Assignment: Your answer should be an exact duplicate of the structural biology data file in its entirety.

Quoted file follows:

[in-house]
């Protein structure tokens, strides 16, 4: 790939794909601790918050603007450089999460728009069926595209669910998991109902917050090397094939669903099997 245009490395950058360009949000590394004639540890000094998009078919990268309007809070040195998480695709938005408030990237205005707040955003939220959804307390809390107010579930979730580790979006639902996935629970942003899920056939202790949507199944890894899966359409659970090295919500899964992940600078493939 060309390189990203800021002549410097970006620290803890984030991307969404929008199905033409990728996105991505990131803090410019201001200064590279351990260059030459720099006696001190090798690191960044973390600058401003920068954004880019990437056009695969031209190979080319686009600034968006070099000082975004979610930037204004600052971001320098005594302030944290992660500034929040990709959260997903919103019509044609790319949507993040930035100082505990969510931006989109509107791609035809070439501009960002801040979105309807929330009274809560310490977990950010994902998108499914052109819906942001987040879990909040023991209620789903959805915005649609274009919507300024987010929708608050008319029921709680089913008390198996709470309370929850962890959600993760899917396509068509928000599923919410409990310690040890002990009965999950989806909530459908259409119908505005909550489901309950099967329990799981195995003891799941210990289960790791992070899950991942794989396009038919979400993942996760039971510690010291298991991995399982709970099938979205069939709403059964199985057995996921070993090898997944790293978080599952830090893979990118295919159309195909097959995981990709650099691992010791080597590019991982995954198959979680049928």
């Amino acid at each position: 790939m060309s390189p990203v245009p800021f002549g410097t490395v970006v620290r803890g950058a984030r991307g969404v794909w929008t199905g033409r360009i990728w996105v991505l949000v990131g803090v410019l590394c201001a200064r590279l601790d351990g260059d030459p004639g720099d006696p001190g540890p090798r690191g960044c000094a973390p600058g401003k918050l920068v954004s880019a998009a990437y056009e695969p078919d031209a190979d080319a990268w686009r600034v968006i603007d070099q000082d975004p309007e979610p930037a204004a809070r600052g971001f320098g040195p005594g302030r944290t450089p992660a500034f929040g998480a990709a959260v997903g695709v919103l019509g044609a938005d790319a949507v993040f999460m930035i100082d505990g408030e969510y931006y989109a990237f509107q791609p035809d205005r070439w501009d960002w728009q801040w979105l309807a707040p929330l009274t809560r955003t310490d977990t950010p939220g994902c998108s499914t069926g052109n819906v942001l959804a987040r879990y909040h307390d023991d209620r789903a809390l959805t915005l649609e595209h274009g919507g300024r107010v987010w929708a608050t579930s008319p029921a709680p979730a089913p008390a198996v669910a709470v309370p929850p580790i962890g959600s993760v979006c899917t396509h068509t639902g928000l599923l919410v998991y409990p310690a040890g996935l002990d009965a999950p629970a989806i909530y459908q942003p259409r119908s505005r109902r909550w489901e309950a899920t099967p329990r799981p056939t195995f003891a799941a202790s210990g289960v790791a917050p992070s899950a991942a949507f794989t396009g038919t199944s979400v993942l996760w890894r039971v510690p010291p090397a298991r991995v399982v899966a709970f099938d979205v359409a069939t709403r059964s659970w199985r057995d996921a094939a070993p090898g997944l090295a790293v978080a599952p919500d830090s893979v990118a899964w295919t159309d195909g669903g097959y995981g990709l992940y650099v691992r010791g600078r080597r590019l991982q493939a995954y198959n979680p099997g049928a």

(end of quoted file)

[in-house]
């Protein structure tokens, strides 16, 4: 790939794909601790918050603007450089999460728009069926595209669910998991109902917050090397094939669903099997 245009490395950058360009949000590394004639540890000094998009078919990268309007809070040195998480695709938005408030990237205005707040955003939220959804307390809390107010579930979730580790979006639902996935629970942003899920056939202790949507199944890894899966359409659970090295919500899964992940600078493939 060309390189990203800021002549410097970006620290803890984030991307969404929008199905033409990728996105991505990131803090410019201001200064590279351990260059030459720099006696001190090798690191960044973390600058401003920068954004880019990437056009695969031209190979080319686009600034968006070099000082975004979610930037204004600052971001320098005594302030944290992660500034929040990709959260997903919103019509044609790319949507993040930035100082505990969510931006989109509107791609035809070439501009960002801040979105309807929330009274809560310490977990950010994902998108499914052109819906942001987040879990909040023991209620789903959805915005649609274009919507300024987010929708608050008319029921709680089913008390198996709470309370929850962890959600993760899917396509068509928000599923919410409990310690040890002990009965999950989806909530459908259409119908505005909550489901309950099967329990799981195995003891799941210990289960790791992070899950991942794989396009038919979400993942996760039971510690010291298991991995399982709970099938979205069939709403059964199985057995996921070993090898997944790293978080599952830090893979990118295919159309195909097959995981990709650099691992010791080597590019991982995954198959979680049928």
């Amino acid at each position: 790939m060309s390189p990203v245009p800021f002549g410097t490395v970006v620290r803890g950058a984030r991307g969404v794909w929008t199905g033409r360009i990728w996105v991505l949000v990131g803090v410019l590394c201001a200064r590279l601790d351990g260059d030459p004639g720099d006696p001190g540890p090798r690191g960044c000094a973390p600058g401003k918050l920068v954004s880019a998009a990437y056009e695969p078919d031209a190979d080319a990268w686009r600034v968006i603007d070099q000082d975004p309007e979610p930037a204004a809070r600052g971001f320098g040195p005594g302030r944290t450089p992660a500034f929040g998480a990709a959260v997903g695709v919103l019509g044609a938005d790319a949507v993040f999460m930035i100082d505990g408030e969510y931006y989109a990237f509107q791609p035809d205005r070439w501009d960002w728009q801040w979105l309807a707040p929330l009274t809560r955003t310490d977990t950010p939220g994902c998108s499914t069926g052109n819906v942001l959804a987040r879990y909040h307390d023991d209620r789903a809390l959805t915005l649609e595209h274009g919507g300024r107010v987010w929708a608050t579930s008319p029921a709680p979730a089913p008390a198996v669910a709470v309370p929850p580790i962890g959600s993760v979006c899917t396509h068509t639902g928000l599923l919410v998991y409990p310690a040890g996935l002990d009965a999950p629970a989806i909530y459908q942003p259409r119908s505005r109902r909550w489901e309950a899920t099967p329990r799981p056939t195995f003891a799941a202790s210990g289960v790791a917050p992070s899950a991942a949507f794989t396009g038919t199944s979400v993942l996760w890894r039971v510690p010291p090397a298991r991995v399982v899966a709970f099938d979205v359409a069939t709403r059964s659970w199985r057995d996921a094939a070993p090898g997944l090295a790293v978080a599952p919500d830090s893979v990118a899964w295919t159309d195909g669903g097959y995981g990709l992940y650099v691992r010791g600078r080597r590019l991982q493939a995954y198959n979680p099997g049928a």